Pain, Perception, and Sleep: A Vicious Cycle
As a registered sleep technologist and certified clinical sleep health educator, I learned early in my training that pain is the enemy of sleep.
But well before I entered the polysomnography program, I had already learned this fact through personal experience. I’m pretty certain most people understand how devastating it can be to be in pain while trying to get quality sleep… especially since sleep provides the ultimate opportunity for promoting natural healing at the cellular level.
Here’s what recent research says about pain and sleep and why you need to consider taking more and greater measures to take back the sleep you need if you have a chronic illness.
Pain and sleep: A two-way dead end
In March 2019, the Journal of Neuroscience published “The Pain of Sleep Loss: A Brain Characterization in Humans.” In the article, they describe how “acute sleep deprivation amplifies pain reactivity within the human (male and female) primary somatosensory cortex yet blunts pain reactivity in higher-order valuation and decision-making regions of the striatum and insula cortex.”1
What this means in simple terms is that when we lose sleep (for whatever reason), the way we perceive the pain we feel changes. We react more dramatically to experienced pain, but our brain’s ability to process pain is disrupted.
Ultimately, we experience more pain, even if the pain we experience is not measurably greater than before. It’s a trick on the brain, one caused by dysfunctions caused by—you guessed it—sleep loss.
The study authors go on to assert that “consistent with this altered neural signature, we further show that sleep deprivation expands the temperature range for classifying a stimulus as painful, specifically through a lowering of pain thresholds.”
In other words, more pain leads to less sleep, and less sleep, per this and other studies, suggests a lower pain threshold as a result.
This makes the pain-sleep relationship a bit of a two-way dead end.
Author David DiSalvo, in a recent column in Forbes, writes: “We all have our versions of the connection in real time, and pain in turn makes sleeping more difficult. The cycle is real.”2 No doubt this rings true for anyone living with a chronic illness.
Driving through the pain-sleep barricade
How to eliminate this dead end? Pain can delay sleep onset; some people may not sleep at all. They end up napping all day long, only to struggle with circadian disruption. This practically guarantees another night of lost sleep. Treating pain and insomnia and practicing good sleep hygiene are potential pathways to relief.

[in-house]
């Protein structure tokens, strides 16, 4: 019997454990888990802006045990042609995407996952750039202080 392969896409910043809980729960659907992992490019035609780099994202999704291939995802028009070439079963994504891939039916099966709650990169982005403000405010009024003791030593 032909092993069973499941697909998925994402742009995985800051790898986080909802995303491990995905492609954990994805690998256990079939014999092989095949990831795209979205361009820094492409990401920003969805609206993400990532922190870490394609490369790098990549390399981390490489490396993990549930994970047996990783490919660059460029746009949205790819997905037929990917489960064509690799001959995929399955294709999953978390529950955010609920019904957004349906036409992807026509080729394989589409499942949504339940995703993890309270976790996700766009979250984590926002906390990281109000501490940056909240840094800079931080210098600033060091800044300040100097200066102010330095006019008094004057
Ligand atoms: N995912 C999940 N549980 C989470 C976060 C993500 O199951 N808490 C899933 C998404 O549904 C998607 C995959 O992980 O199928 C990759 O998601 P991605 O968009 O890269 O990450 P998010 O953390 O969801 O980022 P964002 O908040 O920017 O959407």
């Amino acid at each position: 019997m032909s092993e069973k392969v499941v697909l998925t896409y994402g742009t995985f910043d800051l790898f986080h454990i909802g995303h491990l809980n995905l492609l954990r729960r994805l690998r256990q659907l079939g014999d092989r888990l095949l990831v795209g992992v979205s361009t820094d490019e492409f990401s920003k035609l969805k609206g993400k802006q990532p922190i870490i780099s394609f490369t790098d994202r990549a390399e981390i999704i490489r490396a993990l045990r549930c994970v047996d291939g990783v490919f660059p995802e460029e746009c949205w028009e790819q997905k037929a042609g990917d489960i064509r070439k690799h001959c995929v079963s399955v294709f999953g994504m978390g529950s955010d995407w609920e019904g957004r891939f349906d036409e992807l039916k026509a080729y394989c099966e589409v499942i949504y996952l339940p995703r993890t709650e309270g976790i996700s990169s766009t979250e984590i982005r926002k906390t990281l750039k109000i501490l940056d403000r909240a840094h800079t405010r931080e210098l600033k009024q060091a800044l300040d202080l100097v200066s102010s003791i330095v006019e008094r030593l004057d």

There’s no shame in seeking pain management, though solutions these days can be hard to find, given the current healthcare dilemma involving opioid and other drug abuse.
Still, treating your pain is essential to getting good sleep. During certain stages of sleep, your brain releases healing compounds which are directed to cells throughout the body for the purpose of repairing damage and cleaning up toxins. Sleep, itself, is a kind of pain treatment, in that respect.3
Pain relief options run the gamut from drugs (over-the-counter or prescribed) to cannabis products to topical medications to devices such as transcutaneous electrical nerve stimulation (TENS).4
Asking your doctor for help may be difficult; don’t be intimidated. The latest trend toward pain clinics, which help patients find safe alternatives for treating chronic pain, may be a new direction your physician will consider.5
Insomnia, even when not caused by pain, can still lead to daytime problems with pain misperception.
Talk frankly with your physician about your problems with sleeplessness. Drilling down to the root cause of your insomnia can be an important step toward healing.
Reasons for insomnia include:
- Anxiety or other untreated mental health concern
- Medication side effects
- Unrelieved chronic illness symptoms
- A hidden sleep disorder or other undiagnosed or untreated medical condition
- Poor sleep hygiene
Many people with chronic illness already take so many medications; the last thing they want is to pop yet another pill. That’s not necessarily a bad thing: polypharmacy can contribute to pain and sleeplessness as much as any other health condition.
Practicing good sleep hygiene may not completely fix one’s problems with insomnia, but it can remove some obstacles to good sleep and take the edge off. The following might be able to give you some relief:
- Put away electronics one hour before bed to avoid insomnia-promoting blue spectrum light
- Practice bedtime relaxation: stretching, soft music, warm baths, massage, reading
- Learn cognitive behavioral therapy techniques
- Avoid caffeine after lunch and alcoholic after dinner
- Keep your sleeping space as dark, quiet, cool, and comfortable as you are able
Have you experienced any of these vision symptoms? (select all that apply)